The cloud definition format is an expressive DSL based on YAML as you can see in the following sample. Since Karamel can run several clusters simultaneously, the name of each cluster must be unique.
Currently We support four cloud providers: Amazon EC2 (ec2), Google Compute Engine (gce), Openstack Nova (nova) and bare-metal(baremetal). You can define a provider globally within a cluster definition file or you can define a different provider for each group in the cluster definition file. In the group scope, you can overwrite some attributes of the network/machines in the global scope or you can choose an entirely different cloud provider, defining a multi-cloud deployment. Settings and properties for each provider is introduced in later section. For a single cloud deployment, one often uses group-scope provider details to override the type of instance used for machines in the group. For example, one group of nodes may require lots of memory and processing power, while other nodes require less. For AWS, you would achive this by overriding the
The Cookbooks section specifies GitHub references to the cookbooks used in the cluster definition. It is possible to refer to a specific version or branch for each GitHub repository.
We group machines based on the application stack (list of recipes) that should be installed on the machines in the group. The number of machines in each group and list of recipes must be defined under each group name.
name: spark ec2: type: m3.medium region: eu-west-1 cookbooks: hadoop: github: "hopshadoop/apache-hadoop-chef" spark: github: "hopshadoop/spark-chef" branch: "master" groups: namenodes: size: 1 recipes: - hadoop::nn - hadoop::rm - hadoop::jhs - spark::master datanodes: size: 2 recipes: - hadoop::dn - hadoop::nm - spark::slave
In cluster definitions, we use key word ec2 for deploying the cluster on Amazon EC2 Cloud. The following code snippet shows all supported attributes for AWS.
ec2: type: c4.large region: eu-west-1 ami: ami-47a23a30 price: 0.1 vpc: vpc-f70ea392 subnet: subnet-e7830290
We support spot instances that is a way to control your budget. Since Amazon prices are changing based on demand, price is a limit you can set if you are not willing to pay beyond that limit (price unit is USD).
Virtual Private Cloud on AWS-EC2¶
We support AWS VPC on EC2 for better performance. First you must define your VPC in EC2 with the following steps then include your vpc and subnet id in the cluster definition as it is shown above.
- Make a VPC and a subnet assigned to it under your ec2.
- Check the “Auto-assign Public IP” item for your subnet.
- Make an internet gateway and attach it to the VPC.
- Make a routing table for your VPC and add a row for your gateway into it, on this row open all ips ‘0.0.0.0/0’.
- Add your vpc-id and subnet-id into the ec2 section of your yaml like the following example. Also make sure you are using the right image and type of instance for your vpc.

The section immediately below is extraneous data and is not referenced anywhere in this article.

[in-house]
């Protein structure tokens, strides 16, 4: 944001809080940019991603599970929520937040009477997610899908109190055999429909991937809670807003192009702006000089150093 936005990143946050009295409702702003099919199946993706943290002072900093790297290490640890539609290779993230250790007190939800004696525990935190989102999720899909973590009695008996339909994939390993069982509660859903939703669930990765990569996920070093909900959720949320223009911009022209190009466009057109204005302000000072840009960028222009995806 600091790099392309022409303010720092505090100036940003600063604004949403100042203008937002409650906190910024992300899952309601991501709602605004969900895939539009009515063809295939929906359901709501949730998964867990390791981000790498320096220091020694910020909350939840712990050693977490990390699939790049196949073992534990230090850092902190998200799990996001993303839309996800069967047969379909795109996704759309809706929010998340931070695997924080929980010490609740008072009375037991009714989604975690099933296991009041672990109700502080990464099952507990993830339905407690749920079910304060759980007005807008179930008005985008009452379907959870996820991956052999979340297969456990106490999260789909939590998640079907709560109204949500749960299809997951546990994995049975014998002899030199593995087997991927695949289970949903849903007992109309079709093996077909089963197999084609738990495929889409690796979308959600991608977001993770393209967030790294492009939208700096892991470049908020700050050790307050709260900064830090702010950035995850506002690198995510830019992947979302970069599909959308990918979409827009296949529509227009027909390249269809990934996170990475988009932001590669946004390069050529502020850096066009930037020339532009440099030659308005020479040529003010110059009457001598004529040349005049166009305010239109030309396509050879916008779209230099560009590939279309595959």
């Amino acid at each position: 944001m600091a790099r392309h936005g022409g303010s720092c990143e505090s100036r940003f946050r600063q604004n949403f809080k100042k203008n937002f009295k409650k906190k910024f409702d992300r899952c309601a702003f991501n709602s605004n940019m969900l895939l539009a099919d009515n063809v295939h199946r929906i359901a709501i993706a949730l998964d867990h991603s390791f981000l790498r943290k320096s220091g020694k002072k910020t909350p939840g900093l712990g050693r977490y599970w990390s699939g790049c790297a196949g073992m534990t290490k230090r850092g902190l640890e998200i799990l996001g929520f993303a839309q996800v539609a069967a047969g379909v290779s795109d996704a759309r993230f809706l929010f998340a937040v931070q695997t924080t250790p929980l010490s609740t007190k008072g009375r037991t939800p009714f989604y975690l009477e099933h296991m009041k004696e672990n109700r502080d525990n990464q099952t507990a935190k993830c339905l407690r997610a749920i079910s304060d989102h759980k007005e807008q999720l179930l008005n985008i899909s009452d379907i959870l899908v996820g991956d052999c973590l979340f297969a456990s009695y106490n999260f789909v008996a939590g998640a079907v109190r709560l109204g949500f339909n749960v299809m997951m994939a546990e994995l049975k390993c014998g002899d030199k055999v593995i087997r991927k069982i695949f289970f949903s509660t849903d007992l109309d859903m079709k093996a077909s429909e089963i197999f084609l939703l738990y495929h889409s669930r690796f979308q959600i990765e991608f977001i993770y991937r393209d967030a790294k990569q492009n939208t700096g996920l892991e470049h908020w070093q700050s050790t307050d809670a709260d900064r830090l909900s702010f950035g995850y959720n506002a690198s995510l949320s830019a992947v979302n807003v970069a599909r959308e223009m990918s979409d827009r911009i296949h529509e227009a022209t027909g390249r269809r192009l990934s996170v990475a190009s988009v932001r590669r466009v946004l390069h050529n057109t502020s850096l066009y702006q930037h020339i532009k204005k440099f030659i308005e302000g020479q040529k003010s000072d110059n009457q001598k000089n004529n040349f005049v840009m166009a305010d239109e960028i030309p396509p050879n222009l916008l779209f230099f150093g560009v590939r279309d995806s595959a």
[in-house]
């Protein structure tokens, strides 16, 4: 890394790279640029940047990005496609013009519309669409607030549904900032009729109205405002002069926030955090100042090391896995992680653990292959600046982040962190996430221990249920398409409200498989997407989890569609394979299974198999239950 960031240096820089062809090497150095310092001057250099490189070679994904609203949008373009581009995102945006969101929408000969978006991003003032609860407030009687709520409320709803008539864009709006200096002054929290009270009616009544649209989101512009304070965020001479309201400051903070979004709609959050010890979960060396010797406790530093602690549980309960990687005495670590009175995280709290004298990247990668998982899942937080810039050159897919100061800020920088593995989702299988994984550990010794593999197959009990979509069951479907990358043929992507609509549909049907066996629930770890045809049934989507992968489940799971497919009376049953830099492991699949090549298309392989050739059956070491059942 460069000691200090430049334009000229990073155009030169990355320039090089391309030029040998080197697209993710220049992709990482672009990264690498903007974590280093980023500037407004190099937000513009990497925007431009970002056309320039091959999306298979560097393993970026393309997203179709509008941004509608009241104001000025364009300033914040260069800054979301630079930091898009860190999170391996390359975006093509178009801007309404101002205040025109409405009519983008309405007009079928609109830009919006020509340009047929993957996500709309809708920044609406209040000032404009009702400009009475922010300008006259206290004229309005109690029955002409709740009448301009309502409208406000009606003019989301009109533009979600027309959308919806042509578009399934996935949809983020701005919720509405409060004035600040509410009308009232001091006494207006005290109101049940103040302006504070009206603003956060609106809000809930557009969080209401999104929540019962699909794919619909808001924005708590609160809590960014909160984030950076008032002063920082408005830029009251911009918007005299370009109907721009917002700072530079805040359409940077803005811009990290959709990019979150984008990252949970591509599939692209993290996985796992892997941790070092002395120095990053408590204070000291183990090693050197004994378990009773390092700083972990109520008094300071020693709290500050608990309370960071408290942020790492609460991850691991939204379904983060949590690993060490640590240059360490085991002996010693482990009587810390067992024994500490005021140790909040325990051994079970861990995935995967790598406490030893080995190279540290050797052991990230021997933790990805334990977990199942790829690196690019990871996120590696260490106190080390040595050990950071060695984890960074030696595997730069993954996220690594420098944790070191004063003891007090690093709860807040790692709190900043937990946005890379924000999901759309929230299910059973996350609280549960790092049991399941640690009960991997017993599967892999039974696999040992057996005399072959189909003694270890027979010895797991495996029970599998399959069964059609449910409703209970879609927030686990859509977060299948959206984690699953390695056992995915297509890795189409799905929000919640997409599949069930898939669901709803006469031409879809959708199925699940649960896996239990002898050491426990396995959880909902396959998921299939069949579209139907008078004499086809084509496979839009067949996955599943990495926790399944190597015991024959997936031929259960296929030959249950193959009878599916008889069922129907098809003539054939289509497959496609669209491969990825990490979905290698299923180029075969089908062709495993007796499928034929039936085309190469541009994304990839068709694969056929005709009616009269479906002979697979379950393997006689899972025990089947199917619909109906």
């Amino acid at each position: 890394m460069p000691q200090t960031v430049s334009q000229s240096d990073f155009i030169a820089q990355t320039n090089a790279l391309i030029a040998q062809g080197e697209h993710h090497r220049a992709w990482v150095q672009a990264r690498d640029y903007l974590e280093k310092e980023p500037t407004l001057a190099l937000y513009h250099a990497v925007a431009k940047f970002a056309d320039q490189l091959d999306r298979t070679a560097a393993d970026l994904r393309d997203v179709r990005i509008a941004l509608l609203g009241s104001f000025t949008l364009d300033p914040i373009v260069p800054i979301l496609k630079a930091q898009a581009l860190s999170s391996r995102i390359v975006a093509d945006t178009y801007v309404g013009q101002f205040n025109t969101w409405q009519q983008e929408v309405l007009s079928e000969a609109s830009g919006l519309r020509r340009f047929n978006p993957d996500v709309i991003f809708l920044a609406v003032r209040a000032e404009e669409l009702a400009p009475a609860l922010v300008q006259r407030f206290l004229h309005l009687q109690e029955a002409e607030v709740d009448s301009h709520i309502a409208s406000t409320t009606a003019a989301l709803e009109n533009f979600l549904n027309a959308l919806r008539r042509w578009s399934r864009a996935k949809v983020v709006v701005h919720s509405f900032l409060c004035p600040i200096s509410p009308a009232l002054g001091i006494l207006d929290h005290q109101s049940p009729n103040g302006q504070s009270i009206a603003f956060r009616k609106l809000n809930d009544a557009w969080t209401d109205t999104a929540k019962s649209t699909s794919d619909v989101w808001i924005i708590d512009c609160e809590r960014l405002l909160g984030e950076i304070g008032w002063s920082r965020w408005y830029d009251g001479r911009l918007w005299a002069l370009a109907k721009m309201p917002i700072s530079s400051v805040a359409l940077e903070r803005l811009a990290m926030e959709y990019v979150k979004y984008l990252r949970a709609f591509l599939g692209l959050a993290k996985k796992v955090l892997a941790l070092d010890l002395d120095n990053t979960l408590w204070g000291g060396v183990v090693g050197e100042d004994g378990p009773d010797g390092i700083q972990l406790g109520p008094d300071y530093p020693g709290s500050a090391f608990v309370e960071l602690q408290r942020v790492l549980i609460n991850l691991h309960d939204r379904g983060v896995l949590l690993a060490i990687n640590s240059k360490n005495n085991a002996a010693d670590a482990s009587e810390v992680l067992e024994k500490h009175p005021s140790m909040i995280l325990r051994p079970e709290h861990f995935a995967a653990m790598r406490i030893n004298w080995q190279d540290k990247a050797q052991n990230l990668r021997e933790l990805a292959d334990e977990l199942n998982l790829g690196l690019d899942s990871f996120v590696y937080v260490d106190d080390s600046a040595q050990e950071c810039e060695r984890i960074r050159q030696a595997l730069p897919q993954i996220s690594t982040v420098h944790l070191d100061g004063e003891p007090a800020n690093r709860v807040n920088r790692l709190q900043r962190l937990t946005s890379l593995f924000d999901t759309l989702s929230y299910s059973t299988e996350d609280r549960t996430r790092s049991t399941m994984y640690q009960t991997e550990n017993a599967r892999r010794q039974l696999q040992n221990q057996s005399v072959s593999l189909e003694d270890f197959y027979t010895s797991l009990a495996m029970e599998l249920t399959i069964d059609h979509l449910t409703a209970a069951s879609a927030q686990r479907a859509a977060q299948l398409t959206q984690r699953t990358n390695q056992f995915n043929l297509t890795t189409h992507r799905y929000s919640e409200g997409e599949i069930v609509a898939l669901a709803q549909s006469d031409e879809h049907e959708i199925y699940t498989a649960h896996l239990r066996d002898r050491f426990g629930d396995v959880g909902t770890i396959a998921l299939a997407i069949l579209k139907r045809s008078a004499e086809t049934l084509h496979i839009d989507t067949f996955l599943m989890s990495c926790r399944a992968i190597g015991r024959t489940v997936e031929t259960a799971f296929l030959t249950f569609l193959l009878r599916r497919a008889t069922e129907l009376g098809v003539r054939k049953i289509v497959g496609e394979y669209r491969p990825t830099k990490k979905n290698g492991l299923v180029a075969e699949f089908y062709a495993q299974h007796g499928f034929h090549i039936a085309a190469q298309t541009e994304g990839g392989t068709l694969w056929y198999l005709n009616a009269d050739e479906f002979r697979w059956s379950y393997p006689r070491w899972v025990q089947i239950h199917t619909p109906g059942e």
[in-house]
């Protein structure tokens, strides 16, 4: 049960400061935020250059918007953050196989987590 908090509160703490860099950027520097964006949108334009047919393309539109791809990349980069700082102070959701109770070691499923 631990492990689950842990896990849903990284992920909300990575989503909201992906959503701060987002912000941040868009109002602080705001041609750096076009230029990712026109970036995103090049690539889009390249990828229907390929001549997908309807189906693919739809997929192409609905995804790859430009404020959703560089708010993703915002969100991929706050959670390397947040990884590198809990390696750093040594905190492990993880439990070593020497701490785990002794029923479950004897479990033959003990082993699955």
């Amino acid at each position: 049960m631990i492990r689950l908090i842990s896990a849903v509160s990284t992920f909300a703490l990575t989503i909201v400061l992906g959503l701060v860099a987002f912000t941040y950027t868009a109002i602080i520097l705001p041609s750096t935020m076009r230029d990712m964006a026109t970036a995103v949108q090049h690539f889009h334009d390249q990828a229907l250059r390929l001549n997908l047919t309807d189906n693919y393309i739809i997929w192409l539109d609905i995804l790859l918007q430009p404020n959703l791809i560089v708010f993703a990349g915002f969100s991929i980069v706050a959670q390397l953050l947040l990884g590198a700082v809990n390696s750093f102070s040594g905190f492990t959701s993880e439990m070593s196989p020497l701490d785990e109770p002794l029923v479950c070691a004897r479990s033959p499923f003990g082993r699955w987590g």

Google Compute Engine¶
To deploy the cluster on Google’s infrastructure, we use the keyword gce in the cluster definition YAML file. Following code snippet shows the current supported attributes:
gce: type: n1-standard-1 zone: europe-west1-b image: ubuntu-1404-trusty-v20150316
Karamel uses Compute Engine’s OAuth 2.0 authentication method. Therefore, an OAuth 2.0 client ID needs to be created through the Google’s Developer Console. The description on how to generate a client ID is available here. You need to select Service account as the application type. After generating a service account, click on Generate new JSON key button to download a generated JSON file that contains both private and public keys. You need to register the fullpath of the generated JSON file with Karamel API.
Bare-metal clusters are supported, but the machines must first be prepared with support for login using a ssh-key that is stored on the Karamel client. The target hosts must be contactable using ssh from the Karamel client, and the target hosts’ ip-addresses must be specified in the cluster definition. If you have many ip-addresses in a range, it is possible to give range of addresses instead of specifying them one by one (the second example below). The public key stored on the Karamel client should be copied to the .ssh/authorized_keys file in the home folder of the sudo account on the target machines that will be used to install the software. The username goes into the cluster definition is the sudo account, and if there is a password required to get sudo access, it must be entered in the Web UI or entered through Karamel’s programmatic API.
baremetal: username: ubuntu ips: - 192.168.33.12 - 192.168.33.13 - 192.168.33.14 - 192.168.44.15
baremetal: username: ubuntu ips: - 192.168.33.12-192.168.33.14 - 192.168.44.15
To deploy the cluster on OCCI compatible infrastructure you must provide following information via yaml file: - occiEndpoint - defines on which OCCI cluster will your virtual machines be created - occiImage - virtual machine template - occiImageSize - compute resource size (procesors & memory) - usename - account name with root privileges
Furthermore you must have voms-client installed and configured (https://italiangrid.github.io/voms/documentation/voms-clients-guide/3.0.3/). To connect to you organisation’s resorces generate proxy certificate in shell via “voms-proxy-init -voms <name of you virtual organisation> -rfc” and add path to proxy certificate via OCCI launch panel in web gui.
name: OcciAmbari occi: occiEndpoint: "https://carach5.ics.muni.cz:11443" occiImage: "http://occi.carach5.ics.muni.cz/occi/infrastructure/os_tpl#uuid_egi_ubuntu_server_14_04_lts_fedcloud_warg_131" occiImageSize: "http://fedcloud.egi.eu/occi/compute/flavour/1.0#mem_large" usename: "ubuntu" cookbooks: ambari: github: "jimdowling/ambari" branch: "master" groups: server: size: 1 recipes: - ambari::server agents: size: 1 recipes: - ambari::agent